u, each other node is reachable from
u (along a directed path) and
u is reachable from each node. The latter condition is the same that each node is reachable from
u in the reversed digraph.
Note that we have to use the adaptor with '
const Digraph' type, since
g is a
const reference to the original graph structure. The stronglyConnected() function provided in LEMON has a quite similar implementation.
Another typical requirement is the use of certain subgraphs of a graph, or in other words, hiding nodes and/or arcs from a graph. LEMON provides several convenient adaptors for these purposes. In the following image, a SubDigraph adaptor is applied to an underlying digraph structure to obtain a suitable subgraph.
FilterArcs can be used when some arcs have to be hidden from a digraph. A filter map has to be given to the constructor, which assign
bool values to the arcs specifying whether they have to be shown or not in the subgraph structure. Suppose we have a ListDigraph structure
g. Then we can construct a subgraph in which some arcs (
a2 etc.) are hidden as follows.
The following more complex code runs Dijkstra's algorithm on a digraph that is obtained from another digraph by hiding all arcs having negative lengths.
Note the extensive use of map adaptors and creator functions, which makes the code really compact and elegant.
FilterEdges can be used for hiding edges from an undirected graph (like FilterArcs is used for digraphs). FilterNodes serves for filtering nodes along with the incident arcs or edges in a directed or undirected graph. If both arcs/edges and nodes have to be hidden, then you could use SubDigraph or SubGraph adaptors.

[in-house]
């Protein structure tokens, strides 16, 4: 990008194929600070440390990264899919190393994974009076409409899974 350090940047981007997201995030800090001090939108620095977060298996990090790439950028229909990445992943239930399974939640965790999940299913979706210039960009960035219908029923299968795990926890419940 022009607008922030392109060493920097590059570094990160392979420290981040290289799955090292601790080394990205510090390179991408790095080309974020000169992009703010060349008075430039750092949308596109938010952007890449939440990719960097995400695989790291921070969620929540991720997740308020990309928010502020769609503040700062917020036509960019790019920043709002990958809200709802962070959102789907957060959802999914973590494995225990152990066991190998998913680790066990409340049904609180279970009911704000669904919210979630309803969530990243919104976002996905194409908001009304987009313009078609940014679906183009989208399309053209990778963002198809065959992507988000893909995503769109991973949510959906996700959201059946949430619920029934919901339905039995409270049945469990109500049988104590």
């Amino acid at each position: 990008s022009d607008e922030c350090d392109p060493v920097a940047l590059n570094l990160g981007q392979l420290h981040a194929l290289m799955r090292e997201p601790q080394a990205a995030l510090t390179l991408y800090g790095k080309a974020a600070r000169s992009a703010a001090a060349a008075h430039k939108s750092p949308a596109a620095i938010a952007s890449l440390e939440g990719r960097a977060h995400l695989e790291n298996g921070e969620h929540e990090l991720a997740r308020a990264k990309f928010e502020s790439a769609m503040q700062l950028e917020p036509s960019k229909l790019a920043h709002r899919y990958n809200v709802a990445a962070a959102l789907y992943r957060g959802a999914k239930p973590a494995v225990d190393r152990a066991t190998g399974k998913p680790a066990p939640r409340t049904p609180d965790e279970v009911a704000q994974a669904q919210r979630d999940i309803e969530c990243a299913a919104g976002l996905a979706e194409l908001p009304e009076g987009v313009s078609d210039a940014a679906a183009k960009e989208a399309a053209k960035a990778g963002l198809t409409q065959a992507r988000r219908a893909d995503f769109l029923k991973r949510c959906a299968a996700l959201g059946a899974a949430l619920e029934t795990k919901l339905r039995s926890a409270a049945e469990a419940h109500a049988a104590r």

As you see, we needed two filter maps in this case: one for the nodes and another for the edges. If a node is hidden, then all of its incident edges are also considered to be hidden independently of their own filter values.
The subgraph adaptors also make it possible to modify the filter values even after the construction of the adaptor class, thus the corresponding graph items can be hidden or shown on the fly. The adaptors store references to the filter maps, thus the map values can be set directly and even by using the
The above example prints out this line.
Similarly to ReverseDigraph, the subgraph adaptors also allow the modification of the underlying graph structures unless the graph template parameter is set to be
const type. Moreover the item types of the original graphs and the subgraphs are convertible to each other.
The iterators of the subgraph adaptors use the iterators of the original graph structures in such a way that each item with
false filter value is skipped. If both the node and arc sets are filtered, then the arc iterators check for each arc the status of its end nodes in addition to its own assigned filter value. If the arc or one of its end nodes is hidden, then the arc is left out and the next arc is considered. (It is the same for edges in undirected graphs.) Therefore, the iterators of these adaptors are significantly slower than the original iterators.